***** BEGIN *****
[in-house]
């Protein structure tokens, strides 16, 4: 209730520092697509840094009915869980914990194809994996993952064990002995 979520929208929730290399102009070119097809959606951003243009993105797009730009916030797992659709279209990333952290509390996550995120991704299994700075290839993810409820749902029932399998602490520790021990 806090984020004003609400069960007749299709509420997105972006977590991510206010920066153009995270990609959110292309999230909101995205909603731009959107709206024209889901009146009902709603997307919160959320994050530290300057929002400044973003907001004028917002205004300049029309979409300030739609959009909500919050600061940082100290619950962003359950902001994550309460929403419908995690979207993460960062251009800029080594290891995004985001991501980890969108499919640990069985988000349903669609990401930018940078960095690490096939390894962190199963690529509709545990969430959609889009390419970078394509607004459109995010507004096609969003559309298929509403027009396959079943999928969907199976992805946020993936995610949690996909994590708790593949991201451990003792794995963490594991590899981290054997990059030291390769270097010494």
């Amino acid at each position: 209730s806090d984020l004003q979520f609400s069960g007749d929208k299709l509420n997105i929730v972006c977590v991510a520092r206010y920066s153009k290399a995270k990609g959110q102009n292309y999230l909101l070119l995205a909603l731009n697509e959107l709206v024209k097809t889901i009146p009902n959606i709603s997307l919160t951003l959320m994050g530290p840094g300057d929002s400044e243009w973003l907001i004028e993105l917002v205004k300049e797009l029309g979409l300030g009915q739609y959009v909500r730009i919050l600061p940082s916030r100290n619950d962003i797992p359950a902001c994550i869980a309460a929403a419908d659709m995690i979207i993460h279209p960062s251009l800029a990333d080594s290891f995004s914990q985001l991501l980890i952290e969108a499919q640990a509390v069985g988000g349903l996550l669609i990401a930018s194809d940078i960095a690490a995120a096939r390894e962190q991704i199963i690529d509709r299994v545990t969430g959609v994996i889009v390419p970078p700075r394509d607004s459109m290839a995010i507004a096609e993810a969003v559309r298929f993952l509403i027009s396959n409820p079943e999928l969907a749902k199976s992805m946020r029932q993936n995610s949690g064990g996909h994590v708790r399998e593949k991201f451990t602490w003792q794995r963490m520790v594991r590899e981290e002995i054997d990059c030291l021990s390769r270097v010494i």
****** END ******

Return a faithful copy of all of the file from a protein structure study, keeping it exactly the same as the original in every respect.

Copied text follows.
[in-house]
């Protein structure tokens, strides 16, 4: 209730520092697509840094009915869980914990194809994996993952064990002995 979520929208929730290399102009070119097809959606951003243009993105797009730009916030797992659709279209990333952290509390996550995120991704299994700075290839993810409820749902029932399998602490520790021990 806090984020004003609400069960007749299709509420997105972006977590991510206010920066153009995270990609959110292309999230909101995205909603731009959107709206024209889901009146009902709603997307919160959320994050530290300057929002400044973003907001004028917002205004300049029309979409300030739609959009909500919050600061940082100290619950962003359950902001994550309460929403419908995690979207993460960062251009800029080594290891995004985001991501980890969108499919640990069985988000349903669609990401930018940078960095690490096939390894962190199963690529509709545990969430959609889009390419970078394509607004459109995010507004096609969003559309298929509403027009396959079943999928969907199976992805946020993936995610949690996909994590708790593949991201451990003792794995963490594991590899981290054997990059030291390769270097010494």
């Amino acid at each position: 209730s806090d984020l004003q979520f609400s069960g007749d929208k299709l509420n997105i929730v972006c977590v991510a520092r206010y920066s153009k290399a995270k990609g959110q102009n292309y999230l909101l070119l995205a909603l731009n697509e959107l709206v024209k097809t889901i009146p009902n959606i709603s997307l919160t951003l959320m994050g530290p840094g300057d929002s400044e243009w973003l907001i004028e993105l917002v205004k300049e797009l029309g979409l300030g009915q739609y959009v909500r730009i919050l600061p940082s916030r100290n619950d962003i797992p359950a902001c994550i869980a309460a929403a419908d659709m995690i979207i993460h279209p960062s251009l800029a990333d080594s290891f995004s914990q985001l991501l980890i952290e969108a499919q640990a509390v069985g988000g349903l996550l669609i990401a930018s194809d940078i960095a690490a995120a096939r390894e962190q991704i199963i690529d509709r299994v545990t969430g959609v994996i889009v390419p970078p700075r394509d607004s459109m290839a995010i507004a096609e993810a969003v559309r298929f993952l509403i027009s396959n409820p079943e999928l969907a749902k199976s992805m946020r029932q993936n995610s949690g064990g996909h994590v708790r399998e593949k991201f451990t602490w003792q794995r963490m520790v594991r590899e981290e002995i054997d990059c030291l021990s390769r270097v010494i």